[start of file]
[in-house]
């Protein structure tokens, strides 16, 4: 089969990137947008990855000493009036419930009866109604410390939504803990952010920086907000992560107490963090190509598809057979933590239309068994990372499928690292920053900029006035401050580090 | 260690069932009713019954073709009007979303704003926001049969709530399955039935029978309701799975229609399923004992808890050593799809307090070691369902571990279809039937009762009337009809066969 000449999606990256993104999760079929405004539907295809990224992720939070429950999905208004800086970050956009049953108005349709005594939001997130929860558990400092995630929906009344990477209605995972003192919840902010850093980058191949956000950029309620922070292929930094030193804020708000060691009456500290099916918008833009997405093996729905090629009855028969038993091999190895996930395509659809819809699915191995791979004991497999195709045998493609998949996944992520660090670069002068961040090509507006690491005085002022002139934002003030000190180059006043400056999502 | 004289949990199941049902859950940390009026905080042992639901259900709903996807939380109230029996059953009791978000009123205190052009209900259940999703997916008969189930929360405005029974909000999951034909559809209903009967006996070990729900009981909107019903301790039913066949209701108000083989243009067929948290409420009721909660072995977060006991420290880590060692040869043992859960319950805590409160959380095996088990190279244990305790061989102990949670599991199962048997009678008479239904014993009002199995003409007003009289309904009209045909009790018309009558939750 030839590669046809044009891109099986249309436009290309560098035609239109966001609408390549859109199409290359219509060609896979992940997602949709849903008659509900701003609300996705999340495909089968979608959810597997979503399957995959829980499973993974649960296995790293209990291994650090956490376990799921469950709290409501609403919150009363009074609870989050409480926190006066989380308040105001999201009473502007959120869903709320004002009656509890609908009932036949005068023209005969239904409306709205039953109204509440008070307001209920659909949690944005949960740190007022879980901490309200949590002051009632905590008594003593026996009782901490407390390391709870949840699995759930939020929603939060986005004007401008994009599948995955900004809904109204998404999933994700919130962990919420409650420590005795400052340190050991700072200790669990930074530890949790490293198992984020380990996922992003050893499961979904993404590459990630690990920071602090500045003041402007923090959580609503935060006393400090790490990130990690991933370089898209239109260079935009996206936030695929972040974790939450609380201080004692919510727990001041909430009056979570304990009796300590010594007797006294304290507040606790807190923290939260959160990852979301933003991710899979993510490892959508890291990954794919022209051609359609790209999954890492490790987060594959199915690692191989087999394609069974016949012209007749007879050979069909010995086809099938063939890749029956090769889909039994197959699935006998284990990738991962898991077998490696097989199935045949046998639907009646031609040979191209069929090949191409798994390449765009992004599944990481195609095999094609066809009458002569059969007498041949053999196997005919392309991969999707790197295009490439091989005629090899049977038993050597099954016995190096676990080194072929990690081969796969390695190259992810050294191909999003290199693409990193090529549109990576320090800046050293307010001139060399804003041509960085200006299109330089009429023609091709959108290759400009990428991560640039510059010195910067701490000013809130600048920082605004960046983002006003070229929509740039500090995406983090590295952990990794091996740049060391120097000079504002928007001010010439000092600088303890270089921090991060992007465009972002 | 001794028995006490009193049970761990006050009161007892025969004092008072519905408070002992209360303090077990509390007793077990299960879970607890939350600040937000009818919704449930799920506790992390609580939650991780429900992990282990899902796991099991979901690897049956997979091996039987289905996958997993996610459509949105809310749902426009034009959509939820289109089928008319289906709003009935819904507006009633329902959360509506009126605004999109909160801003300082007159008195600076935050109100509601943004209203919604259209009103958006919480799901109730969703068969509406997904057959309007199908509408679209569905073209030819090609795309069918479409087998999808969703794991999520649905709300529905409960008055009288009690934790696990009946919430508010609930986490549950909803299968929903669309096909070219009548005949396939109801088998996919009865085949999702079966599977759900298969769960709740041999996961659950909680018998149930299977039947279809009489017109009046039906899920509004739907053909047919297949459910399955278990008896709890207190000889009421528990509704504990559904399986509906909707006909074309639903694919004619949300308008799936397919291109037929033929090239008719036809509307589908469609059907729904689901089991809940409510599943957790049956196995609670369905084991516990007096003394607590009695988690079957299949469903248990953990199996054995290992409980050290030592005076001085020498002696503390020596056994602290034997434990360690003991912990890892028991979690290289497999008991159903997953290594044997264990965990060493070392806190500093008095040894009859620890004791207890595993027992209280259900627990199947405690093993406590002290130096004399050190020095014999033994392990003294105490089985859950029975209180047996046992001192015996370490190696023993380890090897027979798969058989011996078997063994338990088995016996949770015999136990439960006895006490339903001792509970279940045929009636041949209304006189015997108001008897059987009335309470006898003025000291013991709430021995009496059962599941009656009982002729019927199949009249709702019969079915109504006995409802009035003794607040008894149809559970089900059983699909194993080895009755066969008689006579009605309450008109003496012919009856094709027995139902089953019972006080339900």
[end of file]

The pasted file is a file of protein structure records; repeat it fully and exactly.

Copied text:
[in-house]
């Protein structure tokens, strides 16, 4: 089969990137947008990855000493009036419930009866109604410390939504803990952010920086907000992560107490963090190509598809057979933590239309068994990372499928690292920053900029006035401050580090 | 260690069932009713019954073709009007979303704003926001049969709530399955039935029978309701799975229609399923004992808890050593799809307090070691369902571990279809039937009762009337009809066969 000449999606990256993104999760079929405004539907295809990224992720939070429950999905208004800086970050956009049953108005349709005594939001997130929860558990400092995630929906009344990477209605995972003192919840902010850093980058191949956000950029309620922070292929930094030193804020708000060691009456500290099916918008833009997405093996729905090629009855028969038993091999190895996930395509659809819809699915191995791979004991497999195709045998493609998949996944992520660090670069002068961040090509507006690491005085002022002139934002003030000190180059006043400056999502 | 004289949990199941049902859950940390009026905080042992639901259900709903996807939380109230029996059953009791978000009123205190052009209900259940999703997916008969189930929360405005029974909000999951034909559809209903009967006996070990729900009981909107019903301790039913066949209701108000083989243009067929948290409420009721909660072995977060006991420290880590060692040869043992859960319950805590409160959380095996088990190279244990305790061989102990949670599991199962048997009678008479239904014993009002199995003409007003009289309904009209045909009790018309009558939750 030839590669046809044009891109099986249309436009290309560098035609239109966001609408390549859109199409290359219509060609896979992940997602949709849903008659509900701003609300996705999340495909089968979608959810597997979503399957995959829980499973993974649960296995790293209990291994650090956490376990799921469950709290409501609403919150009363009074609870989050409480926190006066989380308040105001999201009473502007959120869903709320004002009656509890609908009932036949005068023209005969239904409306709205039953109204509440008070307001209920659909949690944005949960740190007022879980901490309200949590002051009632905590008594003593026996009782901490407390390391709870949840699995759930939020929603939060986005004007401008994009599948995955900004809904109204998404999933994700919130962990919420409650420590005795400052340190050991700072200790669990930074530890949790490293198992984020380990996922992003050893499961979904993404590459990630690990920071602090500045003041402007923090959580609503935060006393400090790490990130990690991933370089898209239109260079935009996206936030695929972040974790939450609380201080004692919510727990001041909430009056979570304990009796300590010594007797006294304290507040606790807190923290939260959160990852979301933003991710899979993510490892959508890291990954794919022209051609359609790209999954890492490790987060594959199915690692191989087999394609069974016949012209007749007879050979069909010995086809099938063939890749029956090769889909039994197959699935006998284990990738991962898991077998490696097989199935045949046998639907009646031609040979191209069929090949191409798994390449765009992004599944990481195609095999094609066809009458002569059969007498041949053999196997005919392309991969999707790197295009490439091989005629090899049977038993050597099954016995190096676990080194072929990690081969796969390695190259992810050294191909999003290199693409990193090529549109990576320090800046050293307010001139060399804003041509960085200006299109330089009429023609091709959108290759400009990428991560640039510059010195910067701490000013809130600048920082605004960046983002006003070229929509740039500090995406983090590295952990990794091996740049060391120097000079504002928007001010010439000092600088303890270089921090991060992007465009972002 | 001794028995006490009193049970761990006050009161007892025969004092008072519905408070002992209360303090077990509390007793077990299960879970607890939350600040937000009818919704449930799920506790992390609580939650991780429900992990282990899902796991099991979901690897049956997979091996039987289905996958997993996610459509949105809310749902426009034009959509939820289109089928008319289906709003009935819904507006009633329902959360509506009126605004999109909160801003300082007159008195600076935050109100509601943004209203919604259209009103958006919480799901109730969703068969509406997904057959309007199908509408679209569905073209030819090609795309069918479409087998999808969703794991999520649905709300529905409960008055009288009690934790696990009946919430508010609930986490549950909803299968929903669309096909070219009548005949396939109801088998996919009865085949999702079966599977759900298969769960709740041999996961659950909680018998149930299977039947279809009489017109009046039906899920509004739907053909047919297949459910399955278990008896709890207190000889009421528990509704504990559904399986509906909707006909074309639903694919004619949300308008799936397919291109037929033929090239008719036809509307589908469609059907729904689901089991809940409510599943957790049956196995609670369905084991516990007096003394607590009695988690079957299949469903248990953990199996054995290992409980050290030592005076001085020498002696503390020596056994602290034997434990360690003991912990890892028991979690290289497999008991159903997953290594044997264990965990060493070392806190500093008095040894009859620890004791207890595993027992209280259900627990199947405690093993406590002290130096004399050190020095014999033994392990003294105490089985859950029975209180047996046992001192015996370490190696023993380890090897027979798969058989011996078997063994338990088995016996949770015999136990439960006895006490339903001792509970279940045929009636041949209304006189015997108001008897059987009335309470006898003025000291013991709430021995009496059962599941009656009982002729019927199949009249709702019969079915109504006995409802009035003794607040008894149809559970089900059983699909194993080895009755066969008689006579009605309450008109003496012919009856094709027995139902089953019972006080339900």